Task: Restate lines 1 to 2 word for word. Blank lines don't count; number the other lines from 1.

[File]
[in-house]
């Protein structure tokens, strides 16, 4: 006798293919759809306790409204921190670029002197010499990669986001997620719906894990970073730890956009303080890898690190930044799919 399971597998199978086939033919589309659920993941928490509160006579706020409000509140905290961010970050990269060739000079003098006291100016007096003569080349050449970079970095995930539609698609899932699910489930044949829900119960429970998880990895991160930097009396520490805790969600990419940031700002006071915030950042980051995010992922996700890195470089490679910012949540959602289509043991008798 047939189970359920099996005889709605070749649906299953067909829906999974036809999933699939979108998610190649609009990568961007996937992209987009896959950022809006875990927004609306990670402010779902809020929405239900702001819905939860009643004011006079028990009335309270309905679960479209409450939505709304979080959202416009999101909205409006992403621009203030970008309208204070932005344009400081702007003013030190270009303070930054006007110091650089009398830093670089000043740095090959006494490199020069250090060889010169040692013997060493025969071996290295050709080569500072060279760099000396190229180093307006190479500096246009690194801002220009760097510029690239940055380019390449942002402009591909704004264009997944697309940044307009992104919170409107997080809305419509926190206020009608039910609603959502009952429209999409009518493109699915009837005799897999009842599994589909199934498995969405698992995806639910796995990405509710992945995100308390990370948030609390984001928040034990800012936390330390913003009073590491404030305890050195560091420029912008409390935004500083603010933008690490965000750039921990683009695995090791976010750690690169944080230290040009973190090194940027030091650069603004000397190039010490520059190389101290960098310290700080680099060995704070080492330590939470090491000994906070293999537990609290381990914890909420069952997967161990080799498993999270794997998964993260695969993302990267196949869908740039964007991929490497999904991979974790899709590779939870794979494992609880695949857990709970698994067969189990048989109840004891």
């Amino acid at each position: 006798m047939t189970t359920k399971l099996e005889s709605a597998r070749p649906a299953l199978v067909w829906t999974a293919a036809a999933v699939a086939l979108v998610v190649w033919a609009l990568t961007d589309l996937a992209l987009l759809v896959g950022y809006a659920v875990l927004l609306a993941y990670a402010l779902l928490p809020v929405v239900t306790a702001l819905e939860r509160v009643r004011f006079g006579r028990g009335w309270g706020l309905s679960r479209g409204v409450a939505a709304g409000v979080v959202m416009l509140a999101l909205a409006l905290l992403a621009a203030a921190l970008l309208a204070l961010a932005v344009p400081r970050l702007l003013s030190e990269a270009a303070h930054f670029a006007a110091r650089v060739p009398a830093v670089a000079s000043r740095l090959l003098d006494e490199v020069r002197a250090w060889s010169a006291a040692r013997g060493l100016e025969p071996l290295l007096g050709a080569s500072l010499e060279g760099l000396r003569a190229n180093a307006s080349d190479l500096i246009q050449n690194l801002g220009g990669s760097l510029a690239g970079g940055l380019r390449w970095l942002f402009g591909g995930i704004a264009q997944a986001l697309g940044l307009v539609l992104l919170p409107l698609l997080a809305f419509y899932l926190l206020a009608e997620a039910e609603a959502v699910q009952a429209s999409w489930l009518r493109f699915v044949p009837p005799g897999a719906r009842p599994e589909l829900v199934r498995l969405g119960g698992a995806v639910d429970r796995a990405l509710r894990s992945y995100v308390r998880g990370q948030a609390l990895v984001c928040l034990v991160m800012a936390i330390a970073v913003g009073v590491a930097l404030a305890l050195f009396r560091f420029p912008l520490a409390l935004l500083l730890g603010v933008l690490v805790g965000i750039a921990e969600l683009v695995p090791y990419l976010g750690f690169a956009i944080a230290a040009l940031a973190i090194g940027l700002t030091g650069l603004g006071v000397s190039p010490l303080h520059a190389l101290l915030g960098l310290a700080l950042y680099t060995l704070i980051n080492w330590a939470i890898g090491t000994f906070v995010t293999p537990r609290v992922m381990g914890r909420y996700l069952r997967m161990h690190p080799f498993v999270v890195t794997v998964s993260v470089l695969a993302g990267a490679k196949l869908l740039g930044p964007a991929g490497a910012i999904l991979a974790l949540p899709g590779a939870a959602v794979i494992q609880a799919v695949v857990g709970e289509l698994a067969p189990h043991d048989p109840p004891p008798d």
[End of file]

[in-house]
């Protein structure tokens, strides 16, 4: 006798293919759809306790409204921190670029002197010499990669986001997620719906894990970073730890956009303080890898690190930044799919 399971597998199978086939033919589309659920993941928490509160006579706020409000509140905290961010970050990269060739000079003098006291100016007096003569080349050449970079970095995930539609698609899932699910489930044949829900119960429970998880990895991160930097009396520490805790969600990419940031700002006071915030950042980051995010992922996700890195470089490679910012949540959602289509043991008798 047939189970359920099996005889709605070749649906299953067909829906999974036809999933699939979108998610190649609009990568961007996937992209987009896959950022809006875990927004609306990670402010779902809020929405239900702001819905939860009643004011006079028990009335309270309905679960479209409450939505709304979080959202416009999101909205409006992403621009203030970008309208204070932005344009400081702007003013030190270009303070930054006007110091650089009398830093670089000043740095090959006494490199020069250090060889010169040692013997060493025969071996290295050709080569500072060279760099000396190229180093307006190479500096246009690194801002220009760097510029690239940055380019390449942002402009591909704004264009997944697309940044307009992104919170409107997080809305419509926190206020009608039910609603959502009952429209999409009518493109699915009837005799897999009842599994589909199934498995969405698992995806639910796995990405509710992945995100308390990370948030609390984001928040034990800012936390330390913003009073590491404030305890050195560091420029912008409390935004500083603010933008690490965000750039921990683009695995090791976010750690690169944080230290040009973190090194940027030091650069603004000397190039010490520059190389101290960098310290700080680099060995704070080492330590939470090491000994906070293999537990609290381990914890909420069952997967161990080799498993999270794997998964993260695969993302990267196949869908740039964007991929490497999904991979974790899709590779939870794979494992609880695949857990709970698994067969189990048989109840004891």